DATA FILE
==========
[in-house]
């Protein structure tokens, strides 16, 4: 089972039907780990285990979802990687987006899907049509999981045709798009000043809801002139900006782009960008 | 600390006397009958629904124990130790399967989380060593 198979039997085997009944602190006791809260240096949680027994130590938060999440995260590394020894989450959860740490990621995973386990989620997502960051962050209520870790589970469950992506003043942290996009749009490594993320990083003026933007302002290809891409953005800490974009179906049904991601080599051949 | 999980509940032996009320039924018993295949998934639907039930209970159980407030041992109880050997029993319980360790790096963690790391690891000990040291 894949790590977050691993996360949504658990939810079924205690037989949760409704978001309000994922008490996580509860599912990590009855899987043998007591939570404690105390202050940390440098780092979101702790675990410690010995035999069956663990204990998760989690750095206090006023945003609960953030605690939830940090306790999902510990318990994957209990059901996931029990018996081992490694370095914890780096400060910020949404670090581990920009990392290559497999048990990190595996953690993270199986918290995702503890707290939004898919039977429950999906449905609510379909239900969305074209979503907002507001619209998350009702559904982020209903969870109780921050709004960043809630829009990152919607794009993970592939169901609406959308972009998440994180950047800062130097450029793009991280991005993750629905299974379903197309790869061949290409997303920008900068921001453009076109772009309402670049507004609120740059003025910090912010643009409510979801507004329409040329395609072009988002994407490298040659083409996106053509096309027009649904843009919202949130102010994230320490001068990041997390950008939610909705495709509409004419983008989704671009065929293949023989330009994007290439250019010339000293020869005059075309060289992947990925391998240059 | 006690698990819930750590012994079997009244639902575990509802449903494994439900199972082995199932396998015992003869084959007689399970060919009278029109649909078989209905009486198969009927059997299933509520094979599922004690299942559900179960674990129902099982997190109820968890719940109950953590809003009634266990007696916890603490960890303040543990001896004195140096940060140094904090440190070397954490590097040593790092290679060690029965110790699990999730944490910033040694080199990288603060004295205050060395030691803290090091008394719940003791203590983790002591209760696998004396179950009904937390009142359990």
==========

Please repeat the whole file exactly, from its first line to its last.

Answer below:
[in-house]
């Protein structure tokens, strides 16, 4: 089972039907780990285990979802990687987006899907049509999981045709798009000043809801002139900006782009960008 | 600390006397009958629904124990130790399967989380060593 198979039997085997009944602190006791809260240096949680027994130590938060999440995260590394020894989450959860740490990621995973386990989620997502960051962050209520870790589970469950992506003043942290996009749009490594993320990083003026933007302002290809891409953005800490974009179906049904991601080599051949 | 999980509940032996009320039924018993295949998934639907039930209970159980407030041992109880050997029993319980360790790096963690790391690891000990040291 894949790590977050691993996360949504658990939810079924205690037989949760409704978001309000994922008490996580509860599912990590009855899987043998007591939570404690105390202050940390440098780092979101702790675990410690010995035999069956663990204990998760989690750095206090006023945003609960953030605690939830940090306790999902510990318990994957209990059901996931029990018996081992490694370095914890780096400060910020949404670090581990920009990392290559497999048990990190595996953690993270199986918290995702503890707290939004898919039977429950999906449905609510379909239900969305074209979503907002507001619209998350009702559904982020209903969870109780921050709004960043809630829009990152919607794009993970592939169901609406959308972009998440994180950047800062130097450029793009991280991005993750629905299974379903197309790869061949290409997303920008900068921001453009076109772009309402670049507004609120740059003025910090912010643009409510979801507004329409040329395609072009988002994407490298040659083409996106053509096309027009649904843009919202949130102010994230320490001068990041997390950008939610909705495709509409004419983008989704671009065929293949023989330009994007290439250019010339000293020869005059075309060289992947990925391998240059 | 006690698990819930750590012994079997009244639902575990509802449903494994439900199972082995199932396998015992003869084959007689399970060919009278029109649909078989209905009486198969009927059997299933509520094979599922004690299942559900179960674990129902099982997190109820968890719940109950953590809003009634266990007696916890603490960890303040543990001896004195140096940060140094904090440190070397954490590097040593790092290679060690029965110790699990999730944490910033040694080199990288603060004295205050060395030691803290090091008394719940003791203590983790002591209760696998004396179950009904937390009142359990």